Calculate the $$L^{(1)}$$ scores.

Usage

L1Scores(powerRelation, elements = powerRelation$elements) L1Ranking(powerRelation) lexcel1Scores(powerRelation, elements = powerRelation$elements)

lexcel1Ranking(powerRelation)

Arguments

powerRelation

A PowerRelation object created by PowerRelation() or as.PowerRelation()

elements

(unless parameter elements is specified). Each index contains a vector of length powerRelation$eqs, the number of times the given element appears in each equivalence class. Ranking function returns corresponding SocialRanking object. Details Similar to lexcelRanking(), the number of times an element appears in each equivalence class is counted. In addition, we now also consider the size of the coalitions. Let $$N$$ be a set of elements, $$\succsim \in \mathcal{T}(\mathcal{P})$$ a power relation, and $$\Sigma_1 \succ \Sigma_2 \succ \dots \succ \Sigma_m$$ its corresponding quotient order. For an element $$i \in N$$, construct a matrix $$M^\succsim_i$$ with $$m$$ columns and $$|N|$$ rows. Whereas each column $$q$$ represents an equivalence class, each row $$p$$ corresponds to the coalition size. $$(M^\succsim_i)_{p,q} = |\lbrace S \in \Sigma_q: |S| = p \text{ and } i \in S\rbrace|$$ The $$L^{(1)}$$ rewards elements that appear in higher ranking coalitions as well as in smaller coalitions. When comparing two matrices for a power relation, if $$M^\succsim_i >_{L^{(1)}} M^\succsim_j$$, this suggests that there exists a $$p^0 \in \{1, \dots, |N|\}$$ and $$q^0 \in \{1, \dots, m\}$$ such that the following holds: 1. $$(M^\succsim_i)_{p^0,q^0} > (M^\succsim_j)_{p^0,q^0}$$ 2. $$(M^\succsim_i)_{p,q^0} = (M^\succsim_j)_{p,q^0}$$ for all $$p < p^0$$ 3. $$(M^\succsim_i)_{p,q} = (M^\succsim_j)_{p,q}$$ for all $$q < q^0$$ and $$p \in \{1, \dots, |N|\}$$ Example Let $$\succsim: (123 \sim 13 \sim 2) \succ (12 \sim 1 \sim 3) \succ (23 \sim \{\})$$. From this, we get the following three matrices: $$M^\succsim_1 = \begin{bmatrix} 0 & 1 & 0\\ 1 & 1 & 0\\ 1 & 0 & 0 \end{bmatrix} M^\succsim_2 = \begin{bmatrix} 1 & 0 & 0\\ 0 & 1 & 1\\ 1 & 0 & 0 \end{bmatrix} M^\succsim_3 = \begin{bmatrix} 0 & 1 & 0\\ 1 & 0 & 1\\ 1 & 0 & 0 \end{bmatrix}$$ From $$(M^\succsim_2)_{1,1} > (M^\succsim_1)_{1,1}$$ and $$(M^\succsim_2)_{1,1} > (M^\succsim_3)_{1,1}$$ it immediately follows that $$2$$ is ranked above $$1$$ and $$3$$ according to $$L^{(1)}$$. Comparing $$1$$ against $$3$$ we can set $$p^0 = 2$$ and $$q^0 = 2$$. Following the constraints from the definition above, we can verify that the entire column 1 is identical. In column 2, we determine that $$(M^\succsim_1)_{1,q^0} = (M^\succsim_3)_{1,q^0}$$, whereas $$(M^\succsim_1)_{p^0,q^0} > (M^\succsim_3)_{p^0,q^0}$$, indicating that $$1$$ is ranked higher than $$3$$, hence $$2 \succ 1 \succ 3$$ according to $$L^{(1)}$$. Aliases For better discoverability, lexcel1Scores() and lexcel1Ranking() serve as aliases for L1Scores() and L1Ranking(), respectively. References Algaba E, Moretti S, Rémila E, Solal P (2021). “Lexicographic solutions for coalitional rankings.” Social Choice and Welfare, 57(4), 1--33. See also Other ranking solution functions: L2Scores(), LPSScores(), LPScores(), copelandScores(), cumulativeScores(), kramerSimpsonScores(), lexcelScores(), ordinalBanzhafScores() Examples pr <- as.PowerRelation("(123 ~ 13 ~ 2) > (12 ~ 1 ~ 3) > (23 ~ {})") scores <- L1Scores(pr) scores$1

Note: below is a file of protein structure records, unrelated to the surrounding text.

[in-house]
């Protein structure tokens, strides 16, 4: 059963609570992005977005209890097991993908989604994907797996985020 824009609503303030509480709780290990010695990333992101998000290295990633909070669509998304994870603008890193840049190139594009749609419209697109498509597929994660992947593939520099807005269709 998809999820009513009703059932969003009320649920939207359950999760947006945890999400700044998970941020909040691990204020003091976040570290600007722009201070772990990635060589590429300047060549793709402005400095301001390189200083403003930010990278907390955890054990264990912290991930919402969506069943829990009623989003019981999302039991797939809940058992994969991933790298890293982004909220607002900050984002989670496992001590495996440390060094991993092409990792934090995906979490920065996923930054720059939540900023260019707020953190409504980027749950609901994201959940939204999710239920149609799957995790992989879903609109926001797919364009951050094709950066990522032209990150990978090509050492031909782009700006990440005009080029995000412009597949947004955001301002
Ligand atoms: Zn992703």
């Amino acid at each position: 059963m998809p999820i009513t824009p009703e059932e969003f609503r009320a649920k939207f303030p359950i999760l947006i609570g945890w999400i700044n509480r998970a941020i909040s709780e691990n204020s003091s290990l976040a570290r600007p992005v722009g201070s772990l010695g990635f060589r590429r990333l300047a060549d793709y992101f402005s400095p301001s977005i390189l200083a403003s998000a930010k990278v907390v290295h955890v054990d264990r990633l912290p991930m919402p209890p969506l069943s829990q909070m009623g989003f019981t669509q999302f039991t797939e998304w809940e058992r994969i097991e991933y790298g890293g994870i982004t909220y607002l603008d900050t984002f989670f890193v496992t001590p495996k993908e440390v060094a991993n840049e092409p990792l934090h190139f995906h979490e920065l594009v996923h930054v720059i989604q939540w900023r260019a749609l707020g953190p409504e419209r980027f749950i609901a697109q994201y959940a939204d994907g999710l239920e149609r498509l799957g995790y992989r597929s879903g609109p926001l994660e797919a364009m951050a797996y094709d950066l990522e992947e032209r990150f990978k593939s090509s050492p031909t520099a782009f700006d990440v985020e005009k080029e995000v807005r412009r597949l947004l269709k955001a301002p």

#>      [,1] [,2] [,3]
#> [1,]    0    1    0
#> [2,]    1    1    0
#> [3,]    1    0    0
#      [,1] [,2] [,3]
# [1,]    0    1    0
# [2,]    1    1    0
# [3,]    1    0    0

L1Ranking(pr)
#> 2 > 1 > 3
# 2 > 1 > 3